Many American workers remain in jobs they’d rather leave — simply because they don’t want to lose their health insurance, a new Gallup poll reveals.
That’s the situation for 16% of respondents in a nationwide poll of more than 3,800 adults conducted March 15-21.
The fear is strongest among Black workers. Pollsters found they are more likely to keep an unwanted job at 21% than Hispanic respondents (16%) or white respondents (14%).
Workers with annual household incomes below $48,000 are most likely (28%) to stay put in order to keep health benefits, and three times more likely to do so than workers in households making $120,000 or more, according to the joint West Health-Gallup poll.
“Health care costs have become so high that many Americans are unwilling to risk any disruption in their coverage even if that means higher and higher premiums and deductibles and sticking with a job they may not like,” said Tim Lash, chief strategy officer for West Health, a group of nonprofit organizations that aim to lower health care costs.
About 158 million Americans have employer health insurance.
The poll suggests that 135 million Americans fear they will eventually be priced out of health care, if they haven’t been already.
More than half of respondents said they are “concerned” or “very concerned” that health care services (53%) and prescription drugs (52%) will become unaffordable. More worry about rising health care costs than about losing their home (25%) or job (29%), pollsters found.
Forty-two percent said they’re concerned they wouldn’t be able to pay for a major health problem, including 49% of Hispanic respondents and 47% of Black participants.
“Americans are increasingly concerned that they will get priced out of the U.S. health care system and are struggling to hang on in any way they can,” Lash said in a West Health news release.
Earlier this year, about 46 million people — 18% of the U.S. population — said they could not afford health care if they needed it today.
The poll found substantial support for federal government action to control health care costs.
About three-quarters of respondents favor limiting prescription drug price increases (77%); capping hospital prices in areas with few or no other hospitals (76%), and having the government negotiate lower prices for some high-cost drugs that don’t have lower-priced alternatives (74%). About two-thirds support government limits on prices for out-of-network care.
Respondents with private insurance were as supportive of government intervention as those on public health plans, including Medicare and Medicaid.
“Polling data from West Health and Gallup continue to demonstrate that most Americans are supportive of an elevated government role in curtailing the rising costs of care,” said Dan Witters, a senior researcher for Gallup. “How elected officials respond to this is unfolding, but there seems to be substantive public support for a number of specific proposals that are on the table.”
The margin of error varied from question to question, ranging from 1.3 to 4 percentage points.
Very few privately insured young children get recommended dental fluoride treatments at health wellness visits, even though insurance typically covers them, a new study finds.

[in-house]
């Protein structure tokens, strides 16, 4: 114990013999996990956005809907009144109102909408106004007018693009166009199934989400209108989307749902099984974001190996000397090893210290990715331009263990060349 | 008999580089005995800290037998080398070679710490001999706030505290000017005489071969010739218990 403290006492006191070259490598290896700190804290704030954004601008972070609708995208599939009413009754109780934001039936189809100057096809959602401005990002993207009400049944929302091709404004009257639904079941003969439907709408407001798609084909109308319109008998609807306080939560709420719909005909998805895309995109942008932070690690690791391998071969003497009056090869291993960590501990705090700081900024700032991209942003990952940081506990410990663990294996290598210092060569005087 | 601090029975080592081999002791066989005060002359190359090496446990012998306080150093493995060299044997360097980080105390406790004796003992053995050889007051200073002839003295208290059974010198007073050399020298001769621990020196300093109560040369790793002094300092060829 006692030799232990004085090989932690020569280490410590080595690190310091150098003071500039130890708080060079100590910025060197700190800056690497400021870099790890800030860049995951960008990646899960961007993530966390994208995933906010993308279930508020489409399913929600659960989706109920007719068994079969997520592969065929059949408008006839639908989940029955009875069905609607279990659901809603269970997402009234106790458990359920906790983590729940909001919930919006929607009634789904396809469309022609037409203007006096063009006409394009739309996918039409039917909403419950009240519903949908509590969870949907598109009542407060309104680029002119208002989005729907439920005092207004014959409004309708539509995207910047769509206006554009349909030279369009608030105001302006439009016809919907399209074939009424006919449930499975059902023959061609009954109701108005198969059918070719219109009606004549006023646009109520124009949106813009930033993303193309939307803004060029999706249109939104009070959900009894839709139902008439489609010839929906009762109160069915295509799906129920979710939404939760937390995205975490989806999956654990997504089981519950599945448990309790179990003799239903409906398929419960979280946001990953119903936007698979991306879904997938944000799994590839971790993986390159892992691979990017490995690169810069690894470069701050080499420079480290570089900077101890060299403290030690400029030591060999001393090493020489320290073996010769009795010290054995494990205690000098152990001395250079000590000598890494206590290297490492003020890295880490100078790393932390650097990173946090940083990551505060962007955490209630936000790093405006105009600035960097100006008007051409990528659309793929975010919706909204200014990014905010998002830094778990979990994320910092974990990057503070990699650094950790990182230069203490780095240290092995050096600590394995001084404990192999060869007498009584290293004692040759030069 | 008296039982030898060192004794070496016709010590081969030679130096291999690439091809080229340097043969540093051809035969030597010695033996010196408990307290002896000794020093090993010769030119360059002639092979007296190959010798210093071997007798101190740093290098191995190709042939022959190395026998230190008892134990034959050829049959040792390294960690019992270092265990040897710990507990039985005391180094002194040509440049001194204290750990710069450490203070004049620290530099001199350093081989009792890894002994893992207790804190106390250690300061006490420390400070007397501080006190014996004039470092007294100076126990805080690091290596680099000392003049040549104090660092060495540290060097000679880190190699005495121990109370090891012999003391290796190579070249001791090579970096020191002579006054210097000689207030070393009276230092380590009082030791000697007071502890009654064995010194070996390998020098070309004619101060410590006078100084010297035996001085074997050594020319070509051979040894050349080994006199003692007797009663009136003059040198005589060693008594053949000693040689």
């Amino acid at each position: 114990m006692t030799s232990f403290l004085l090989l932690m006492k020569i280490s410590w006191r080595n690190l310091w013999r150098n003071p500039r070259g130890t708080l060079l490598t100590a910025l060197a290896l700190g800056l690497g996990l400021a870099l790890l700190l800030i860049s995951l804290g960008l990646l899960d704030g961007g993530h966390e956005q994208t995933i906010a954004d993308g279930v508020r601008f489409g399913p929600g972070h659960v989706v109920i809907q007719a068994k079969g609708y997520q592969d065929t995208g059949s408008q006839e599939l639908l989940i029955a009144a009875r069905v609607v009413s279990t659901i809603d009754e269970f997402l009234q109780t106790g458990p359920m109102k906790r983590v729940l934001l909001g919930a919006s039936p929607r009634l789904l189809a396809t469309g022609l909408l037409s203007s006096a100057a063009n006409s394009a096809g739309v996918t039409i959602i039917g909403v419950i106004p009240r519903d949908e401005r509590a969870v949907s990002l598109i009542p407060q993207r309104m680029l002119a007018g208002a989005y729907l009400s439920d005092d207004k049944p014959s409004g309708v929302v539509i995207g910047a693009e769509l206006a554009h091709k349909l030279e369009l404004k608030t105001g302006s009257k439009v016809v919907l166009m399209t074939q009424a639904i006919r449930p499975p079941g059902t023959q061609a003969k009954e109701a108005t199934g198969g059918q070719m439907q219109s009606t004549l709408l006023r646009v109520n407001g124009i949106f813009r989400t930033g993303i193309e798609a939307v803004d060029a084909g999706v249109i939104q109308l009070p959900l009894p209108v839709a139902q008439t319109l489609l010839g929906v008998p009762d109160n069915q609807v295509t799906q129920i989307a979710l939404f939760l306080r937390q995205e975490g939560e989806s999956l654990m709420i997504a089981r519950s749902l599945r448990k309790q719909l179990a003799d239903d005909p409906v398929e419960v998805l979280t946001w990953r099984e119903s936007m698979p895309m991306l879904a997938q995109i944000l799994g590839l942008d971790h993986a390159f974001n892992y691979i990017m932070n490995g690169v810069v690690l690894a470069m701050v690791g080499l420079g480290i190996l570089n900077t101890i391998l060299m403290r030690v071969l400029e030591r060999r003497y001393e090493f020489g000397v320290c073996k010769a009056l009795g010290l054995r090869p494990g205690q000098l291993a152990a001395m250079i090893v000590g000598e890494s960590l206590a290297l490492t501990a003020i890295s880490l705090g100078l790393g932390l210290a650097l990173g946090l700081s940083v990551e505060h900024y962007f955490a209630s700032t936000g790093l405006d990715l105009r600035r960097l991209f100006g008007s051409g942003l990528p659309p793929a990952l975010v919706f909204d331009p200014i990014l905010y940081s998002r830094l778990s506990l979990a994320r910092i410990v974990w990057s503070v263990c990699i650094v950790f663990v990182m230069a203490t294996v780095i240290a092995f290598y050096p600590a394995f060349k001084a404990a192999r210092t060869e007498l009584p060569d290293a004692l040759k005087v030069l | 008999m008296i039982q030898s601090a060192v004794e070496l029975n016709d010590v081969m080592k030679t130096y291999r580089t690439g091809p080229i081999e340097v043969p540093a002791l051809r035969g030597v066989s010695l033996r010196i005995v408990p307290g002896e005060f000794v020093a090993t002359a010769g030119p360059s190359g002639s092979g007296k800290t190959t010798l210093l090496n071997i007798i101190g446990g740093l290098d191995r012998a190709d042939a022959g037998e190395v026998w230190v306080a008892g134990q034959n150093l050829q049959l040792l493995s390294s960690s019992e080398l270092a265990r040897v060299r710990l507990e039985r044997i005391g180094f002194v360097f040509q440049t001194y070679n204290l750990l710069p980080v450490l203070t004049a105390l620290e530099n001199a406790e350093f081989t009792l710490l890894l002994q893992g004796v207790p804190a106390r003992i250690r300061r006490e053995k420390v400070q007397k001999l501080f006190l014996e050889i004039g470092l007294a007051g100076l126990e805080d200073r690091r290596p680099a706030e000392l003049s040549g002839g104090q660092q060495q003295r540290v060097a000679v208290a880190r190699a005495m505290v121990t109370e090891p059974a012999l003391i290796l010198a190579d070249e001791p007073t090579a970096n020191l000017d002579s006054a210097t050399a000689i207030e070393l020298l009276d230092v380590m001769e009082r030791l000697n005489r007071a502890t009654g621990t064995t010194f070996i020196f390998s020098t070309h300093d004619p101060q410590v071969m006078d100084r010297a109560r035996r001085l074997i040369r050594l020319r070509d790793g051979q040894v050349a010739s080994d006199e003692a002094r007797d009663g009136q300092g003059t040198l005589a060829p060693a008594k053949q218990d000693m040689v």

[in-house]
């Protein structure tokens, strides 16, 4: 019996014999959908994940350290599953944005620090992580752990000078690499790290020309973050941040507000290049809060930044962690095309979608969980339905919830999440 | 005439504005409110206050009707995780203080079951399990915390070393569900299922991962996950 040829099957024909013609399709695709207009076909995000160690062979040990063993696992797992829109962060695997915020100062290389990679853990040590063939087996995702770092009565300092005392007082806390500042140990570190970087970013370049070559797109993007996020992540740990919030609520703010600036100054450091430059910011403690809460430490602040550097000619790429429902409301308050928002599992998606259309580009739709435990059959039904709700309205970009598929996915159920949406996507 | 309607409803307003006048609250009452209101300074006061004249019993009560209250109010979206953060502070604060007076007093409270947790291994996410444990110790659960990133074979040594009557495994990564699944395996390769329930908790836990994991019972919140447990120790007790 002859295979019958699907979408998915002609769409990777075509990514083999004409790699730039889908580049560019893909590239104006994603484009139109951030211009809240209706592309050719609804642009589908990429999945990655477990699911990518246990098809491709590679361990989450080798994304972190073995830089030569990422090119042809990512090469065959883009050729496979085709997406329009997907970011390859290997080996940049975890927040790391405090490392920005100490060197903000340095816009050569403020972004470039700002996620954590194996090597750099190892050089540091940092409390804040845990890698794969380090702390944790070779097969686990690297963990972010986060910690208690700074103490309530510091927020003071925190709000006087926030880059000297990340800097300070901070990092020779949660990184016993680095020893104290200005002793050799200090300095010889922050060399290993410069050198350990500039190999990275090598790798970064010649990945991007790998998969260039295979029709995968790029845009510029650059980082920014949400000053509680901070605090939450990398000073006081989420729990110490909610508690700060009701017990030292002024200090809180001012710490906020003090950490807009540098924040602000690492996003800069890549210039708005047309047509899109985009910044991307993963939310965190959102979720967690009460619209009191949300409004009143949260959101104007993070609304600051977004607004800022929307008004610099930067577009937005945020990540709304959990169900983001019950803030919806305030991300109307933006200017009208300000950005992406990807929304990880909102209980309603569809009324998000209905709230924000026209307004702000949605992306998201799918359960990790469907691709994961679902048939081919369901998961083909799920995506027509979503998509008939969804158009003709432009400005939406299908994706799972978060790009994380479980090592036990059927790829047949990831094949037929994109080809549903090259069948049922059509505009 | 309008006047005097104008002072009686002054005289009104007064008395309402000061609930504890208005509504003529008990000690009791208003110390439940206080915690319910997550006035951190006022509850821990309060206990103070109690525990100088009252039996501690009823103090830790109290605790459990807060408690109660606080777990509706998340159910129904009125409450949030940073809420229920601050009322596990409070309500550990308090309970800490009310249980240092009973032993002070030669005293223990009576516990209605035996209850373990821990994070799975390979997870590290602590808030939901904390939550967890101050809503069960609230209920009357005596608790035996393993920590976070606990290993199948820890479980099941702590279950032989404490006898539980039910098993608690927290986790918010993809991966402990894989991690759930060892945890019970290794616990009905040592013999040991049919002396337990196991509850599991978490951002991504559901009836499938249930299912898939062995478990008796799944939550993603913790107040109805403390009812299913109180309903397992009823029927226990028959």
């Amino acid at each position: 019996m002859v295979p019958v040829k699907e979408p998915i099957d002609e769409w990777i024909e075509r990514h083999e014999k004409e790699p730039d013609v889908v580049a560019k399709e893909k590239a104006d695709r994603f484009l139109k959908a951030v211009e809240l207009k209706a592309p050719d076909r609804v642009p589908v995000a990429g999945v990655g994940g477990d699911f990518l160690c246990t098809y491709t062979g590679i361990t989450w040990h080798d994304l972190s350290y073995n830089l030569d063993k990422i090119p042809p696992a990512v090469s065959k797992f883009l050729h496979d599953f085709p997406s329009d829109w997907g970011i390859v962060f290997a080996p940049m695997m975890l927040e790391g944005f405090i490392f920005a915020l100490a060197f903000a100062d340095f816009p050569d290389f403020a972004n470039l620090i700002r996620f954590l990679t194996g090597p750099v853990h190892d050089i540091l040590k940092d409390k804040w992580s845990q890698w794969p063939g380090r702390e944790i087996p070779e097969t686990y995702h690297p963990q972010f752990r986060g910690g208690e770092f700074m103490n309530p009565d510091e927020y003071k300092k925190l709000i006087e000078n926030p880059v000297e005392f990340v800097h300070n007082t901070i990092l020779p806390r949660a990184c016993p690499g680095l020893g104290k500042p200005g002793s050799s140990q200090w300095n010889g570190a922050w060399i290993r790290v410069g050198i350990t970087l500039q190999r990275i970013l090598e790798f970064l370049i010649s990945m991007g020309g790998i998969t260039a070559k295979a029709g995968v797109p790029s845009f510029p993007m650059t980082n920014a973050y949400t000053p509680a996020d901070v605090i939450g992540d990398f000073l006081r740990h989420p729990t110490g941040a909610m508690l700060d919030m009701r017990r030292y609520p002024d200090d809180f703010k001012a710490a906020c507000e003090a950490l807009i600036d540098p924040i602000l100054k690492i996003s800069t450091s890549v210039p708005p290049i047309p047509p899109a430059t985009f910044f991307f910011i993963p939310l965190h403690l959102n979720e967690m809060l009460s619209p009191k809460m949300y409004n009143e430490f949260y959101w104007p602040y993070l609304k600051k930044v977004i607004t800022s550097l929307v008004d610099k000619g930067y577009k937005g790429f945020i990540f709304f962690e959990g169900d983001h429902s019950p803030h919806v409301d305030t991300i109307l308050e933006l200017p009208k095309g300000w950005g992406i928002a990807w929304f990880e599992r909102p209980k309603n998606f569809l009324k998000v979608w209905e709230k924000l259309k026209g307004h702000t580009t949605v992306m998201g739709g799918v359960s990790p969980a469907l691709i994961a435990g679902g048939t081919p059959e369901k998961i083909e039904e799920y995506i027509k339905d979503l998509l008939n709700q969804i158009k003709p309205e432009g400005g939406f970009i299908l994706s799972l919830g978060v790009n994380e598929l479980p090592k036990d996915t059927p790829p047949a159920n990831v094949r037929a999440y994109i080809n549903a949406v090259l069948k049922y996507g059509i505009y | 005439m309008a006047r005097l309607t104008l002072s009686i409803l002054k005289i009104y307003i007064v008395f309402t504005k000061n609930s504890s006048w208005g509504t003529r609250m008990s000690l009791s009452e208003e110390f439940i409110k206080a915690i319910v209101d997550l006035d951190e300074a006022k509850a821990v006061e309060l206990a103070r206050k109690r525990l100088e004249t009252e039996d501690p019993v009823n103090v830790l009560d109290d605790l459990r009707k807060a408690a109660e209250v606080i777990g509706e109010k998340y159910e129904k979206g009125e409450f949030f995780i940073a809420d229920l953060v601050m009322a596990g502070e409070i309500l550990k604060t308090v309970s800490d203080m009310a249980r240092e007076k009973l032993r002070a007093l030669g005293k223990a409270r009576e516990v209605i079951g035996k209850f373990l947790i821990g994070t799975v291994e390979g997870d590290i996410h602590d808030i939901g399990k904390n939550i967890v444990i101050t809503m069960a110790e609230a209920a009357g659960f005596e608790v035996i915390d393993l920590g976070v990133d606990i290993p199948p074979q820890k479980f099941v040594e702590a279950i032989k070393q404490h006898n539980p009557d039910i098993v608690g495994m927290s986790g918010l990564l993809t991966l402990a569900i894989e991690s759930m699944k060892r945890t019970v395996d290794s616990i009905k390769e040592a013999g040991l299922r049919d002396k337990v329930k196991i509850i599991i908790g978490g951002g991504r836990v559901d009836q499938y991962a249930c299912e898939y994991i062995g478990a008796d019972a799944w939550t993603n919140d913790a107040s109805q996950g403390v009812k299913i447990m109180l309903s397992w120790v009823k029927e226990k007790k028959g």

“Medical providers are not required to do this; it’s like a mammogram,” said lead author Kimberley Geissler, an associate professor of health policy and management at the University of Massachusetts Amherst. “It’s recommended and it’s good and they should do it, and the questions we were looking at were: Do they do it and how often?”
Tooth decay affects nearly 25% of 2- to 5-year-olds and more than half of 6- to 8-year-olds in the United States, previous studies have shown.
Fluoride varnish helps prevent decay and is recommended by the U.S. Preventive Task Force and the American Academy of Pediatrics for privately insured children. Coverage with no cost-share for families is mandatory under the Affordable Care Act.
But this new analysis of more than 328,000 well-child visits for privately insured 2- to 5-year-olds in Connecticut, Maine, New Hampshire and Rhode Island found that fluoride treatment was done in fewer than 5% of visits between 2016 and 2018.
It was more common among younger kids, with 2-year-olds more likely to get fluoride treatment than a 5-year-old by nearly 8 percentage points, according to findings recently published in the journal JAMA Network Open.
Rates were highest in Rhode Island (8.7%) and lowest in New Hampshire (2.2%).
Overall rates of fluoride varnish treatment in the four states rose from 3.6% in 2016 to 5.8% in 2018.
“That’s still really low, but it did go up over time,” Geissler said in a university news release.
She said she wasn’t surprised by the study findings “due to the low rates we’ve seen in Medicaid-covered children, but I was disappointed that it wasn’t higher.”
Previous research found that fewer than 8% of 1- to 5-year-olds covered by Medicaid receive fluoride varnish during health care visits.
“Although increases over time were encouraging, very low rates of fluoride varnish in medical settings suggest substantial expansion of this service in medical settings is critical for improving children’s oral health and overall well-being,” the study authors concluded.